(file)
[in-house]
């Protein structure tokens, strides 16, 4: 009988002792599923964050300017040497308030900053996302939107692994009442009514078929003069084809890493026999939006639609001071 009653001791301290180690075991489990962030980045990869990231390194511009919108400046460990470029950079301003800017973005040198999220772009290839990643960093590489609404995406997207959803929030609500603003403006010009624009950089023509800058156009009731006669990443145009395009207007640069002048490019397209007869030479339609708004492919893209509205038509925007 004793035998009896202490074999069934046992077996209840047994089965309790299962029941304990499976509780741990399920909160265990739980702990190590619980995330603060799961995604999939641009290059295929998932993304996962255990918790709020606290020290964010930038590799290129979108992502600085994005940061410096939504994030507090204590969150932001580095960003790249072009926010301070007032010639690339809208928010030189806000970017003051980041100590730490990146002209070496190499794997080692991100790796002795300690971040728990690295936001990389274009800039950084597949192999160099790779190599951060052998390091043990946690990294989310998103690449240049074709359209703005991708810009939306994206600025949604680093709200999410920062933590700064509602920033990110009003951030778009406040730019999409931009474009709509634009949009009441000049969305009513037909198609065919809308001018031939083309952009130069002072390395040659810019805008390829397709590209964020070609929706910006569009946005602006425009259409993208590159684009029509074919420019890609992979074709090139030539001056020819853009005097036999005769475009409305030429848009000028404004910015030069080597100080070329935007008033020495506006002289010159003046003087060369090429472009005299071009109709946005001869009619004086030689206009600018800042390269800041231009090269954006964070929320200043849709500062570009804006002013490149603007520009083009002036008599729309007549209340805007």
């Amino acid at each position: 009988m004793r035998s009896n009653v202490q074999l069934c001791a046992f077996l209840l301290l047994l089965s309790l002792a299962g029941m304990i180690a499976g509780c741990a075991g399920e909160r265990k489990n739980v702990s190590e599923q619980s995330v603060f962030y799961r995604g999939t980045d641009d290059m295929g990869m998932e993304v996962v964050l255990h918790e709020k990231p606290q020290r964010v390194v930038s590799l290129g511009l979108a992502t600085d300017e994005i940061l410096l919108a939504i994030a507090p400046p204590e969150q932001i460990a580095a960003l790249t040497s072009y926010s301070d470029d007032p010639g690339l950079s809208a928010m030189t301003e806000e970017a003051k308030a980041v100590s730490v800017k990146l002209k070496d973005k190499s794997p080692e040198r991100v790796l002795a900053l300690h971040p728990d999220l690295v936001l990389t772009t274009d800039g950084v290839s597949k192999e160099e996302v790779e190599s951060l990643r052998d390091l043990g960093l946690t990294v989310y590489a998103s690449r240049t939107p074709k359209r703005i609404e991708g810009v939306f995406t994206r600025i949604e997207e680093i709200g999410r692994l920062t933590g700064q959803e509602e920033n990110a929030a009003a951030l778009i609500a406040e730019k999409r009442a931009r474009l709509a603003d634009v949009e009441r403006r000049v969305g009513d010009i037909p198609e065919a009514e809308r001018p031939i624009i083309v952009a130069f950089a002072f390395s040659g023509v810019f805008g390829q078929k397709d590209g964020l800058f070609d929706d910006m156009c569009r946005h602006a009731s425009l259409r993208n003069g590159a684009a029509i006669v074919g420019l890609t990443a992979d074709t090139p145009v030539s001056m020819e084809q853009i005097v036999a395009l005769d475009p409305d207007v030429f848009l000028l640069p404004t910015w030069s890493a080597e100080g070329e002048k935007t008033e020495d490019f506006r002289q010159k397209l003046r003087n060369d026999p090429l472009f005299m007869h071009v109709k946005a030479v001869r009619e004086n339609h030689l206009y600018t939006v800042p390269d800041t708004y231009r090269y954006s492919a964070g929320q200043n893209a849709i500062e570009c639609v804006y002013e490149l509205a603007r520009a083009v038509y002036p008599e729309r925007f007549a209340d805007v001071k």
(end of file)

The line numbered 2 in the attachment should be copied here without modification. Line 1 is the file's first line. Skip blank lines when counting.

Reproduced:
């Protein structure tokens, strides 16, 4: 009988002792599923964050300017040497308030900053996302939107692994009442009514078929003069084809890493026999939006639609001071 009653001791301290180690075991489990962030980045990869990231390194511009919108400046460990470029950079301003800017973005040198999220772009290839990643960093590489609404995406997207959803929030609500603003403006010009624009950089023509800058156009009731006669990443145009395009207007640069002048490019397209007869030479339609708004492919893209509205038509925007 004793035998009896202490074999069934046992077996209840047994089965309790299962029941304990499976509780741990399920909160265990739980702990190590619980995330603060799961995604999939641009290059295929998932993304996962255990918790709020606290020290964010930038590799290129979108992502600085994005940061410096939504994030507090204590969150932001580095960003790249072009926010301070007032010639690339809208928010030189806000970017003051980041100590730490990146002209070496190499794997080692991100790796002795300690971040728990690295936001990389274009800039950084597949192999160099790779190599951060052998390091043990946690990294989310998103690449240049074709359209703005991708810009939306994206600025949604680093709200999410920062933590700064509602920033990110009003951030778009406040730019999409931009474009709509634009949009009441000049969305009513037909198609065919809308001018031939083309952009130069002072390395040659810019805008390829397709590209964020070609929706910006569009946005602006425009259409993208590159684009029509074919420019890609992979074709090139030539001056020819853009005097036999005769475009409305030429848009000028404004910015030069080597100080070329935007008033020495506006002289010159003046003087060369090429472009005299071009109709946005001869009619004086030689206009600018800042390269800041231009090269954006964070929320200043849709500062570009804006002013490149603007520009083009002036008599729309007549209340805007």